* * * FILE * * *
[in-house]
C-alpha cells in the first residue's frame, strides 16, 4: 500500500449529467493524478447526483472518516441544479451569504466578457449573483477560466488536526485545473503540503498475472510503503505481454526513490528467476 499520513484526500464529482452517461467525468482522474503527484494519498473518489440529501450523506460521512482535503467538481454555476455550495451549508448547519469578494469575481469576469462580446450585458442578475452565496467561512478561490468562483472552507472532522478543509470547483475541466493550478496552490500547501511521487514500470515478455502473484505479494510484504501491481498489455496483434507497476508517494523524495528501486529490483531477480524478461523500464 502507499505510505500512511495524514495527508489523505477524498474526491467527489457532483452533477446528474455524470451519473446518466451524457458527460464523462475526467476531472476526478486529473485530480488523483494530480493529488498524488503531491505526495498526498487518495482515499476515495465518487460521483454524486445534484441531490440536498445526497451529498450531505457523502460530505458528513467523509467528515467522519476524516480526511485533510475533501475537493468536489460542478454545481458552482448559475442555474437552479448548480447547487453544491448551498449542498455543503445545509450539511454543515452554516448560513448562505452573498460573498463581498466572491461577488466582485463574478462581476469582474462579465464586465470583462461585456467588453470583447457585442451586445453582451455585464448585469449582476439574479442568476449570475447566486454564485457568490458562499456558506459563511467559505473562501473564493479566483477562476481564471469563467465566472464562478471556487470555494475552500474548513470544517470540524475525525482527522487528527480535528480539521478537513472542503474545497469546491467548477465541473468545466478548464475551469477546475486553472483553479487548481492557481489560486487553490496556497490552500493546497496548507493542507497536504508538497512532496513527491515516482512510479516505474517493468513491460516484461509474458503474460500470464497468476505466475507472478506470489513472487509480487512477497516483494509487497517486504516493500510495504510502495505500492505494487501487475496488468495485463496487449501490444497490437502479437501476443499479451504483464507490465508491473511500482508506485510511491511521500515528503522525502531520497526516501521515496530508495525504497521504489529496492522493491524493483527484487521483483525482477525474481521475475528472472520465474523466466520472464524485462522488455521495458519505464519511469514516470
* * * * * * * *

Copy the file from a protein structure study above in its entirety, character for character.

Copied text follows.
[in-house]
C-alpha cells in the first residue's frame, strides 16, 4: 500500500449529467493524478447526483472518516441544479451569504466578457449573483477560466488536526485545473503540503498475472510503503505481454526513490528467476 499520513484526500464529482452517461467525468482522474503527484494519498473518489440529501450523506460521512482535503467538481454555476455550495451549508448547519469578494469575481469576469462580446450585458442578475452565496467561512478561490468562483472552507472532522478543509470547483475541466493550478496552490500547501511521487514500470515478455502473484505479494510484504501491481498489455496483434507497476508517494523524495528501486529490483531477480524478461523500464 502507499505510505500512511495524514495527508489523505477524498474526491467527489457532483452533477446528474455524470451519473446518466451524457458527460464523462475526467476531472476526478486529473485530480488523483494530480493529488498524488503531491505526495498526498487518495482515499476515495465518487460521483454524486445534484441531490440536498445526497451529498450531505457523502460530505458528513467523509467528515467522519476524516480526511485533510475533501475537493468536489460542478454545481458552482448559475442555474437552479448548480447547487453544491448551498449542498455543503445545509450539511454543515452554516448560513448562505452573498460573498463581498466572491461577488466582485463574478462581476469582474462579465464586465470583462461585456467588453470583447457585442451586445453582451455585464448585469449582476439574479442568476449570475447566486454564485457568490458562499456558506459563511467559505473562501473564493479566483477562476481564471469563467465566472464562478471556487470555494475552500474548513470544517470540524475525525482527522487528527480535528480539521478537513472542503474545497469546491467548477465541473468545466478548464475551469477546475486553472483553479487548481492557481489560486487553490496556497490552500493546497496548507493542507497536504508538497512532496513527491515516482512510479516505474517493468513491460516484461509474458503474460500470464497468476505466475507472478506470489513472487509480487512477497516483494509487497517486504516493500510495504510502495505500492505494487501487475496488468495485463496487449501490444497490437502479437501476443499479451504483464507490465508491473511500482508506485510511491511521500515528503522525502531520497526516501521515496530508495525504497521504489529496492522493491524493483527484487521483483525482477525474481521475475528472472520465474523466466520472464524485462522488455521495458519505464519511469514516470